Stipulating that a locum tenens physician is not entitled to workers’ compensation is increasingly vital to preserving their independent contractor status, as federal and state regulators escalate efforts to eradicate the misclassification of workers by employers. The U.S. Department of Labor has signed memorandums of understandings with labor commissioners and other agency leaders from 20 states in an attempt to coordinate enforcement efforts under its Misclassification Initiative. The DOL is similarly collaborating with the Internal Revenue Service.
“Misclassification deprives workers of rightfully-earned wages and undercuts law-abiding businesses, ”said Dr. David Weil, Administrator of the DOL’s Wage and Hour Division, in announcing an agreement to reduce misclassification of employees that it signed with the state of Wisconsin in January.
To date, fines and enforcement actions have focused largely on recovering lost wages and restitution for unemployment insurance that workers had been denied because employers classified them as independent contractors instead of employees. But workers’ compensation is also a benefit to which regulators could argue that independent contractors—including perhaps locum tenens physicians—could be entitled if they are reclassified as employees. Already, some workers’ compensation insurance firms are refusing to cover physician staffing firms—at least without an exorbitant increase in premium—if they cannot audit their independent contractors. We know of at least one firm that jettisoned its locum tenens staffing arm to focus on consulting instead so as to avoid paying a prohibitively expensive workers’ compensation premium.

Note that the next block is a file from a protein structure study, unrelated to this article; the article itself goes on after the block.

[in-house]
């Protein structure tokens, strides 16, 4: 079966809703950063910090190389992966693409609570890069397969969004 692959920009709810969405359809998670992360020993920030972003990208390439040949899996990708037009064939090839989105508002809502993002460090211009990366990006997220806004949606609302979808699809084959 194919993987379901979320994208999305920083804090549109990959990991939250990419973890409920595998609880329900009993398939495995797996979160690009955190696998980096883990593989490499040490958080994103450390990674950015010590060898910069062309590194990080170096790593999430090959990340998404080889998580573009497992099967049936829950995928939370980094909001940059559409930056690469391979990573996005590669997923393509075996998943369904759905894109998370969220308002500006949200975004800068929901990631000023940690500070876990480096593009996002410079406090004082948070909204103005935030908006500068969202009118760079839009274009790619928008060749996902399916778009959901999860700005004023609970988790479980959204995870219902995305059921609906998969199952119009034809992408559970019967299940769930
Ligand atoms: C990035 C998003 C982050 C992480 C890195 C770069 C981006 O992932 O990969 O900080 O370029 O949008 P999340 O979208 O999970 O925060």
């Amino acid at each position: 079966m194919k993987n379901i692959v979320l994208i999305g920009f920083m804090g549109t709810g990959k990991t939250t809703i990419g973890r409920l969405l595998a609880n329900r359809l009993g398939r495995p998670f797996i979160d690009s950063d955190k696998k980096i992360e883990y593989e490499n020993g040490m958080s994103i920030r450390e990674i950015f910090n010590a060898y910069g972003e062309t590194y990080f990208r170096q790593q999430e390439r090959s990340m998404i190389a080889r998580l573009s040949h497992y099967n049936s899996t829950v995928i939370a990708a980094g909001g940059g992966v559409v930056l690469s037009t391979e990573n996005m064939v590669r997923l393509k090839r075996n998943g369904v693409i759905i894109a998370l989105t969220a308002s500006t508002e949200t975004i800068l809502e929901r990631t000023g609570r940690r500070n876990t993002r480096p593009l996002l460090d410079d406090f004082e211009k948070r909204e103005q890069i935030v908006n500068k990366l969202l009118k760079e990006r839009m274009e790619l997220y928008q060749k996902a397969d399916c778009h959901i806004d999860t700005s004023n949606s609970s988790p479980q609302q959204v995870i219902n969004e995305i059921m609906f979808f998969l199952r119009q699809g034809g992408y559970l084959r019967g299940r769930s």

Locum tenens physicians are the epitome of independent contractors in that employers, or rather their contracting hospitals or provider groups, do not dictate how they perform their duties. Physicians provide care in accordance with state medical board regulations governing the practice of medicine as well as hospital medical staff by-laws.
If your workers’ compensation insurer pressures you to cover locum tenens physicians or to require your agency to do so, you must reply that they are self-directed professionals—if you hope to preserve their independent contractor status and avoid a significant increase in your costs and your liability.